Areva loses latest appeal over ejection from Czech nuclear tender

By bne IntelliNews July 29, 2013

Nicholas Watson in Prague -

The French nuclear firm Areva on July 26 lost the latest appeal against its controversial ejection from the Czech Republic's giant nuclear tender, leaving it vowing to continue legal proceedings in the administrative court of Brno.

The state-controlled utility CEZ disqualified Areva from the estimated €8bn-€12bn tender to build two new reactors at the Temelin nuclear power plant back in October 2012 over what it said were "serious shortcomings" in its preliminary bid. This left the Russian-Czech consortium of Skoda JS, Atomstroyexport and Gidropress duking it out with the Japanese-US firm Westinghouse.

Since then, Areva has launched a serious of appeals against its exclusion that have all failed, with this latest one to the chairman of the Czech antimonopoly office (UOHS) being dismissed by Petr Rafaj, who said in a statement he agreed with his office's initial decision in February that Areva had not met the tendering conditions.

Areva responded in a statement that it "is resolute to defend its rights in all available instances and will now open legal proceedings against the UOHS decision in the Brno administrative court."

Sources have told bne that Areva has also already approached the European Commission about its concerns and could yet continue appealing the decision all the way to Brussels. That process could take years.

However, this is not the only problem for CEZ's nuclear tender. On July 23, CEZ was forced to admit that its goal to pick a winner and sign the contract by the end of 2013 is unlikely to be met because of the spectacular collapse of the centre-right government in June over a spying and bribery scandal. Now the final contract might not be signed until the autumn of 2014, said Pavel Cyrani, a CEZ board member.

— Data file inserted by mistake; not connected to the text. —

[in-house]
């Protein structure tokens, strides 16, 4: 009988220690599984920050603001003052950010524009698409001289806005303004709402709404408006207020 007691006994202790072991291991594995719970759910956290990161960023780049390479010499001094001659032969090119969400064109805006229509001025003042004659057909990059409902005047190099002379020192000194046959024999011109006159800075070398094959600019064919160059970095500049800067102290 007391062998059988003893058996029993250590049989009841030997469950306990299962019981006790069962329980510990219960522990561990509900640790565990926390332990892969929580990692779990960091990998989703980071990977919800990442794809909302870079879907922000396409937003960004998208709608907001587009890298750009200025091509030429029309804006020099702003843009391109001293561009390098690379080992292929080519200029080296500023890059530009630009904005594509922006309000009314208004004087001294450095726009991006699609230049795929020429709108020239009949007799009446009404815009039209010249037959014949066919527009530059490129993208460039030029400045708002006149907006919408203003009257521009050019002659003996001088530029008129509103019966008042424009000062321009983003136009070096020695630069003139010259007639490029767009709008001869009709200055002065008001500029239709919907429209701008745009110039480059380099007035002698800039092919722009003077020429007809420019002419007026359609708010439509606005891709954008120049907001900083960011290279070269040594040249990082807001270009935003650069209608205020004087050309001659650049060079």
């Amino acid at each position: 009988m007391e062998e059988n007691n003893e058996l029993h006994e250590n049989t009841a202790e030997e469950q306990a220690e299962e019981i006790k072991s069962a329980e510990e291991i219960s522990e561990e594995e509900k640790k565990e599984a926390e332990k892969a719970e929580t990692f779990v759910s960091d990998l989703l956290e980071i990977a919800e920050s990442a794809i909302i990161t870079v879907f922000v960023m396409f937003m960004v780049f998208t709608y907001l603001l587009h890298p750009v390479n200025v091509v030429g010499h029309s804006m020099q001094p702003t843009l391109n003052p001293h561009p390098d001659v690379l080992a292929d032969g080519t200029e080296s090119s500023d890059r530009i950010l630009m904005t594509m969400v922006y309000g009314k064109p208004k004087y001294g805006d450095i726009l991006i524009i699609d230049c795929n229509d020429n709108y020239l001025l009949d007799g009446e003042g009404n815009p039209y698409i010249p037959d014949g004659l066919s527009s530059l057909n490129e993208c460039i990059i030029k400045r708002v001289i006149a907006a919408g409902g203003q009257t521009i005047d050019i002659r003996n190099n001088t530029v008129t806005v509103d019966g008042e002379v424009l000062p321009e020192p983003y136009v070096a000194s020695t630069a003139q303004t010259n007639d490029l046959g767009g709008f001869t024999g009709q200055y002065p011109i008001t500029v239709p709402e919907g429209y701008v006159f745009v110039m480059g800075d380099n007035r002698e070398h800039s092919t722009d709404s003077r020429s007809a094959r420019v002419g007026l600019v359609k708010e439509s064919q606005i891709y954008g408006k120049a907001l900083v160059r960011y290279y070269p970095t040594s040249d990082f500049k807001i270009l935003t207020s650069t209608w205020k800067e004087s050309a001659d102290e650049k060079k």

Into the political vacuum has stepped President Milos Zeman, who since assuming the presidency in March has repeatedly thrown constitutional caution to the wind, and over the objections of all the major parties in parliament installed a "government of experts" consisting of his close allies, some with dubious pasts.

Zeman is a big advocate of nuclear power and has close ties to Russian business. While both he and Prime Minister Jiri Rusnok claim the new cabinet won't make any decision on the nuclear tender, it's clear the president intends to use the vaguely worded constitution to keep his allies in power until the next scheduled elections in May 2014, leaving many to suspect that choosing a winner is indeed what will happen.

For the remaining two bidders in the tender, Atomstroyexport and Westinghouse, it's business as usual.

On July 25-26 Fred Hochberg, president of the US state Export-Import Bank, which lends money to foreign companies that do business with American exporters, was in town, accompanied by the president and CEO of Westinghouse, Danny Roderick. In an exclusive interview with bne, Hochberg said the Temelin expansion "right now has got our full attention."

Financial backing from the likes of Ex-Im Bank is key to Westinghouse's bid. The economics behind Temelin have come under scrutiny, with many believing that without state support, such as through price guarantees for the electricity produced, the project is unviable. Rosatom, the Russian nuclear holding company of which Atomstroyexport is a part, has stated in the past it would even be prepared to offer full financing for the project.

Roderick admits the political crisis is causing some unforeseen delays, but that the main three reasons why the project was launched in the first place will still be there regardless of which government is in power. "There's the concern about long-term energy security; the concern about greenhouse gas emissions; and the concern about economic growth and jobs... It may take a while more for the government issues to shuffle out, but at the end of this those same three things will still be present and that will drive the plan to go forward," Roderick tells bne.

He adds that with interest rates at historic lows and a good buyers' market existing, this is the ideal time to press on with mega-projects like this. "Keep in mind that interest rates are going to go up in the future and when rates go up, so do the costs of supplies and materials... It's a very good time to go ahead with the project."

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